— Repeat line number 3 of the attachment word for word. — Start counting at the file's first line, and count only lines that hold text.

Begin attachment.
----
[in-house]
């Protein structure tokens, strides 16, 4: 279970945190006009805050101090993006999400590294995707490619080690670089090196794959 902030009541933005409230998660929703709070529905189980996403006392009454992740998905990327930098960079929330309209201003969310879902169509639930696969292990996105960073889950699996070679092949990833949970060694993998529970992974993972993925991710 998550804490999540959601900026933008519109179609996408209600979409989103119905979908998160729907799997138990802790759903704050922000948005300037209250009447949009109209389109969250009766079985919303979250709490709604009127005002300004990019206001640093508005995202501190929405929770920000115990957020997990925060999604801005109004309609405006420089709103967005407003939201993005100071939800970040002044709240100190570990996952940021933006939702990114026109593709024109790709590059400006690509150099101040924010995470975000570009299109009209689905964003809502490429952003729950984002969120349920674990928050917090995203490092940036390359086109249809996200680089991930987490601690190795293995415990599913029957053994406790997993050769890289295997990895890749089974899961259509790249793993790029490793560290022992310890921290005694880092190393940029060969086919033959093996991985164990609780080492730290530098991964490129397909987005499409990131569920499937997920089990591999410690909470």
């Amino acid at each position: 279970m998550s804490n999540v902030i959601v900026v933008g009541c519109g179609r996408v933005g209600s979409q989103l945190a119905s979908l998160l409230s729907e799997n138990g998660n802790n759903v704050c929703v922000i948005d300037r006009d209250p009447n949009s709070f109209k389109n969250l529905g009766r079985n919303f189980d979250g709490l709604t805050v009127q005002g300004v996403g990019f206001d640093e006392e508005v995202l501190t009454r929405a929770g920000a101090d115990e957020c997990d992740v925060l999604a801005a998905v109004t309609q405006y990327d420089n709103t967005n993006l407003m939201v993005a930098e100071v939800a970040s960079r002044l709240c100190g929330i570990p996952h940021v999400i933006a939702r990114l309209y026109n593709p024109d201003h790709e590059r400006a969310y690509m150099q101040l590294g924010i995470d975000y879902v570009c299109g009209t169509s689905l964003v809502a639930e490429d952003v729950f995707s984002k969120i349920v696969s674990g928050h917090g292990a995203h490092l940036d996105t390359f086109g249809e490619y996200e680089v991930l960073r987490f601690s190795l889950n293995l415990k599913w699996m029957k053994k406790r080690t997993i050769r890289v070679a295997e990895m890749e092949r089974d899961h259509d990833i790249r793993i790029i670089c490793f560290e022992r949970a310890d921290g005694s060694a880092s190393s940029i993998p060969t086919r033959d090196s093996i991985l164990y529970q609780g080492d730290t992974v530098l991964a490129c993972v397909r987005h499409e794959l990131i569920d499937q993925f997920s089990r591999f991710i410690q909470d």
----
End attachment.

């Amino acid at each position: 279970m998550s804490n999540v902030i959601v900026v933008g009541c519109g179609r996408v933005g209600s979409q989103l945190a119905s979908l998160l409230s729907e799997n138990g998660n802790n759903v704050c929703v922000i948005d300037r006009d209250p009447n949009s709070f109209k389109n969250l529905g009766r079985n919303f189980d979250g709490l709604t805050v009127q005002g300004v996403g990019f206001d640093e006392e508005v995202l501190t009454r929405a929770g920000a101090d115990e957020c997990d992740v925060l999604a801005a998905v109004t309609q405006y990327d420089n709103t967005n993006l407003m939201v993005a930098e100071v939800a970040s960079r002044l709240c100190g929330i570990p996952h940021v999400i933006a939702r990114l309209y026109n593709p024109d201003h790709e590059r400006a969310y690509m150099q101040l590294g924010i995470d975000y879902v570009c299109g009209t169509s689905l964003v809502a639930e490429d952003v729950f995707s984002k969120i349920v696969s674990g928050h917090g292990a995203h490092l940036d996105t390359f086109g249809e490619y996200e680089v991930l960073r987490f601690s190795l889950n293995l415990k599913w699996m029957k053994k406790r080690t997993i050769r890289v070679a295997e990895m890749e092949r089974d899961h259509d990833i790249r793993i790029i670089c490793f560290e022992r949970a310890d921290g005694s060694a880092s190393s940029i993998p060969t086919r033959d090196s093996i991985l164990y529970q609780g080492d730290t992974v530098l991964a490129c993972v397909r987005h499409e794959l990131i569920d499937q993925f997920s089990r591999f991710i410690q909470d």